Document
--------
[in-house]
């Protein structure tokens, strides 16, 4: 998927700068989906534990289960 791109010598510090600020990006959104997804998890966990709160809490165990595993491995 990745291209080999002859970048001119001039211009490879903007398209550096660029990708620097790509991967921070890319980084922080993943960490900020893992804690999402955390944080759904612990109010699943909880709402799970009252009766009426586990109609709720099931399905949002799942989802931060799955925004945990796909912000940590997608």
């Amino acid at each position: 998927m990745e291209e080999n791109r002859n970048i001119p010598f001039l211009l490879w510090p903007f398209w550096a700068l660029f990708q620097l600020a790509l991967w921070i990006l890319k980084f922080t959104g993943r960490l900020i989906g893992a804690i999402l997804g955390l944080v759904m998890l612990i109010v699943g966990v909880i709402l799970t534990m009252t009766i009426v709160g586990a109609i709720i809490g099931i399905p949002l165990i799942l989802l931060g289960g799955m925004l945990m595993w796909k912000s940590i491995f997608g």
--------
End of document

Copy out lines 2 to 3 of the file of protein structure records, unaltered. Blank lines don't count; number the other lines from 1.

């Protein structure tokens, strides 16, 4: 998927700068989906534990289960 791109010598510090600020990006959104997804998890966990709160809490165990595993491995 990745291209080999002859970048001119001039211009490879903007398209550096660029990708620097790509991967921070890319980084922080993943960490900020893992804690999402955390944080759904612990109010699943909880709402799970009252009766009426586990109609709720099931399905949002799942989802931060799955925004945990796909912000940590997608």
């Amino acid at each position: 998927m990745e291209e080999n791109r002859n970048i001119p010598f001039l211009l490879w510090p903007f398209w550096a700068l660029f990708q620097l600020a790509l991967w921070i990006l890319k980084f922080t959104g993943r960490l900020i989906g893992a804690i999402l997804g955390l944080v759904m998890l612990i109010v699943g966990v909880i709402l799970t534990m009252t009766i009426v709160g586990a109609i709720i809490g099931i399905p949002l165990i799942l989802l931060g289960g799955m925004l945990m595993w796909k912000s940590i491995f997608g």